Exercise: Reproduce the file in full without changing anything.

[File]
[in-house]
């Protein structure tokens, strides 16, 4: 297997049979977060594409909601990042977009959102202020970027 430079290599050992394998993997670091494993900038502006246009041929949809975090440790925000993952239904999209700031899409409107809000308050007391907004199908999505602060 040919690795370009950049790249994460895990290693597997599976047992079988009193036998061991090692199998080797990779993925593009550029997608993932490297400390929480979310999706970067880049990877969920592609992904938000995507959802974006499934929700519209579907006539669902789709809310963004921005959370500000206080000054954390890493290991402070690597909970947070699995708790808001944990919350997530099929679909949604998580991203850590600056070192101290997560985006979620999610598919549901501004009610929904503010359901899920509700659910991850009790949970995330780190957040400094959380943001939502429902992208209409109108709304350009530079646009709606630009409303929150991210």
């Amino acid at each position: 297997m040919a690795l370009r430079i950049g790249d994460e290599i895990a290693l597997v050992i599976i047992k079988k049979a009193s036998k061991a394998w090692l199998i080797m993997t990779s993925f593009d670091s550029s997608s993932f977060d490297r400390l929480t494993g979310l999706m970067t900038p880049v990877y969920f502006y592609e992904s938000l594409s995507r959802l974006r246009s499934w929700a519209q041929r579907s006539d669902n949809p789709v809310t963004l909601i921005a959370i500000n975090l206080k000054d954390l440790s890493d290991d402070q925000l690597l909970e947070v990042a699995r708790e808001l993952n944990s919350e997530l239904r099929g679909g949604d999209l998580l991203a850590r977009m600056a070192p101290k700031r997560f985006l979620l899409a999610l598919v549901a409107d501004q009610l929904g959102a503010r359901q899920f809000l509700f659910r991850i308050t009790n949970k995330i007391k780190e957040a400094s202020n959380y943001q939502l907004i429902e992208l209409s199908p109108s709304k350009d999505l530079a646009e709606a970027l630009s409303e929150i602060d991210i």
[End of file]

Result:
[in-house]
């Protein structure tokens, strides 16, 4: 297997049979977060594409909601990042977009959102202020970027 430079290599050992394998993997670091494993900038502006246009041929949809975090440790925000993952239904999209700031899409409107809000308050007391907004199908999505602060 040919690795370009950049790249994460895990290693597997599976047992079988009193036998061991090692199998080797990779993925593009550029997608993932490297400390929480979310999706970067880049990877969920592609992904938000995507959802974006499934929700519209579907006539669902789709809310963004921005959370500000206080000054954390890493290991402070690597909970947070699995708790808001944990919350997530099929679909949604998580991203850590600056070192101290997560985006979620999610598919549901501004009610929904503010359901899920509700659910991850009790949970995330780190957040400094959380943001939502429902992208209409109108709304350009530079646009709606630009409303929150991210």
């Amino acid at each position: 297997m040919a690795l370009r430079i950049g790249d994460e290599i895990a290693l597997v050992i599976i047992k079988k049979a009193s036998k061991a394998w090692l199998i080797m993997t990779s993925f593009d670091s550029s997608s993932f977060d490297r400390l929480t494993g979310l999706m970067t900038p880049v990877y969920f502006y592609e992904s938000l594409s995507r959802l974006r246009s499934w929700a519209q041929r579907s006539d669902n949809p789709v809310t963004l909601i921005a959370i500000n975090l206080k000054d954390l440790s890493d290991d402070q925000l690597l909970e947070v990042a699995r708790e808001l993952n944990s919350e997530l239904r099929g679909g949604d999209l998580l991203a850590r977009m600056a070192p101290k700031r997560f985006l979620l899409a999610l598919v549901a409107d501004q009610l929904g959102a503010r359901q899920f809000l509700f659910r991850i308050t009790n949970k995330i007391k780190e957040a400094s202020n959380y943001q939502l907004i429902e992208l209409s199908p109108s709304k350009d999505l530079a646009e709606a970027l630009s409303e929150i602060d991210i």